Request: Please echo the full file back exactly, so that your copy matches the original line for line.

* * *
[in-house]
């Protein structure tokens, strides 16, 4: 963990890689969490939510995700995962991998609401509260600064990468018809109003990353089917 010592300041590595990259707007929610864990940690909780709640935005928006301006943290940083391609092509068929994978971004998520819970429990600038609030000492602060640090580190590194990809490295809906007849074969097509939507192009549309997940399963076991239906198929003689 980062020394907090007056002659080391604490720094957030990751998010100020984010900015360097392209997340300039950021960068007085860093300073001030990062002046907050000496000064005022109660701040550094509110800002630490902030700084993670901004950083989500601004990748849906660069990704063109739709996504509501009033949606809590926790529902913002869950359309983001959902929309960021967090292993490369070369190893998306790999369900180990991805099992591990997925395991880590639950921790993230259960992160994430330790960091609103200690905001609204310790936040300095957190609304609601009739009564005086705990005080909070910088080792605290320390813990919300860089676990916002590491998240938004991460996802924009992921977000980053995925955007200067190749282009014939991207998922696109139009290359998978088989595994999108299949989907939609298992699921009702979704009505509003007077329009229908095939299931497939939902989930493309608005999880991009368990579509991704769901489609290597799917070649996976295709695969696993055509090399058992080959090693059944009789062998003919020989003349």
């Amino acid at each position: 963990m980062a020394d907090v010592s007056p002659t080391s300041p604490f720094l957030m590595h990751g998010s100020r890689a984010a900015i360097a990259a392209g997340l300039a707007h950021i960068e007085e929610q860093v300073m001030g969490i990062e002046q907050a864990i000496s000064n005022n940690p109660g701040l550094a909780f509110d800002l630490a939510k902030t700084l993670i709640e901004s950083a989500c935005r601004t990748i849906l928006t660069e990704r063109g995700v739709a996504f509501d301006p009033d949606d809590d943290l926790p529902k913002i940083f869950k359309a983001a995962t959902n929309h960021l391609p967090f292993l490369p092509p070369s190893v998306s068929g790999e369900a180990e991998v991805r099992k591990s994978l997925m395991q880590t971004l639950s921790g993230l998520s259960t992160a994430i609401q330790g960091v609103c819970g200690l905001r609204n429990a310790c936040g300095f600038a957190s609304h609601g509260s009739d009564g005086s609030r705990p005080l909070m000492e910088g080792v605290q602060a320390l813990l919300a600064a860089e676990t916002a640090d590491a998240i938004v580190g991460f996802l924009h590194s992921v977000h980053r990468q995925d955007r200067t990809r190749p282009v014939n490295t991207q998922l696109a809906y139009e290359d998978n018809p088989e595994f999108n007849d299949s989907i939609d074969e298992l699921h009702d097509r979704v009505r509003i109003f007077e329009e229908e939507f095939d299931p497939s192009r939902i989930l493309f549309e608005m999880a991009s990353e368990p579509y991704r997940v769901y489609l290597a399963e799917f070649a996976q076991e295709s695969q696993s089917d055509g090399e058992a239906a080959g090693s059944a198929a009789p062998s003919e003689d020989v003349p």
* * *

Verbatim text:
[in-house]
């Protein structure tokens, strides 16, 4: 963990890689969490939510995700995962991998609401509260600064990468018809109003990353089917 010592300041590595990259707007929610864990940690909780709640935005928006301006943290940083391609092509068929994978971004998520819970429990600038609030000492602060640090580190590194990809490295809906007849074969097509939507192009549309997940399963076991239906198929003689 980062020394907090007056002659080391604490720094957030990751998010100020984010900015360097392209997340300039950021960068007085860093300073001030990062002046907050000496000064005022109660701040550094509110800002630490902030700084993670901004950083989500601004990748849906660069990704063109739709996504509501009033949606809590926790529902913002869950359309983001959902929309960021967090292993490369070369190893998306790999369900180990991805099992591990997925395991880590639950921790993230259960992160994430330790960091609103200690905001609204310790936040300095957190609304609601009739009564005086705990005080909070910088080792605290320390813990919300860089676990916002590491998240938004991460996802924009992921977000980053995925955007200067190749282009014939991207998922696109139009290359998978088989595994999108299949989907939609298992699921009702979704009505509003007077329009229908095939299931497939939902989930493309608005999880991009368990579509991704769901489609290597799917070649996976295709695969696993055509090399058992080959090693059944009789062998003919020989003349």
């Amino acid at each position: 963990m980062a020394d907090v010592s007056p002659t080391s300041p604490f720094l957030m590595h990751g998010s100020r890689a984010a900015i360097a990259a392209g997340l300039a707007h950021i960068e007085e929610q860093v300073m001030g969490i990062e002046q907050a864990i000496s000064n005022n940690p109660g701040l550094a909780f509110d800002l630490a939510k902030t700084l993670i709640e901004s950083a989500c935005r601004t990748i849906l928006t660069e990704r063109g995700v739709a996504f509501d301006p009033d949606d809590d943290l926790p529902k913002i940083f869950k359309a983001a995962t959902n929309h960021l391609p967090f292993l490369p092509p070369s190893v998306s068929g790999e369900a180990e991998v991805r099992k591990s994978l997925m395991q880590t971004l639950s921790g993230l998520s259960t992160a994430i609401q330790g960091v609103c819970g200690l905001r609204n429990a310790c936040g300095f600038a957190s609304h609601g509260s009739d009564g005086s609030r705990p005080l909070m000492e910088g080792v605290q602060a320390l813990l919300a600064a860089e676990t916002a640090d590491a998240i938004v580190g991460f996802l924009h590194s992921v977000h980053r990468q995925d955007r200067t990809r190749p282009v014939n490295t991207q998922l696109a809906y139009e290359d998978n018809p088989e595994f999108n007849d299949s989907i939609d074969e298992l699921h009702d097509r979704v009505r509003i109003f007077e329009e229908e939507f095939d299931p497939s192009r939902i989930l493309f549309e608005m999880a991009s990353e368990p579509y991704r997940v769901y489609l290597a399963e799917f070649a996976q076991e295709s695969q696993s089917d055509g090399e058992a239906a080959g090693s059944a198929a009789p062998s003919e003689d020989v003349p």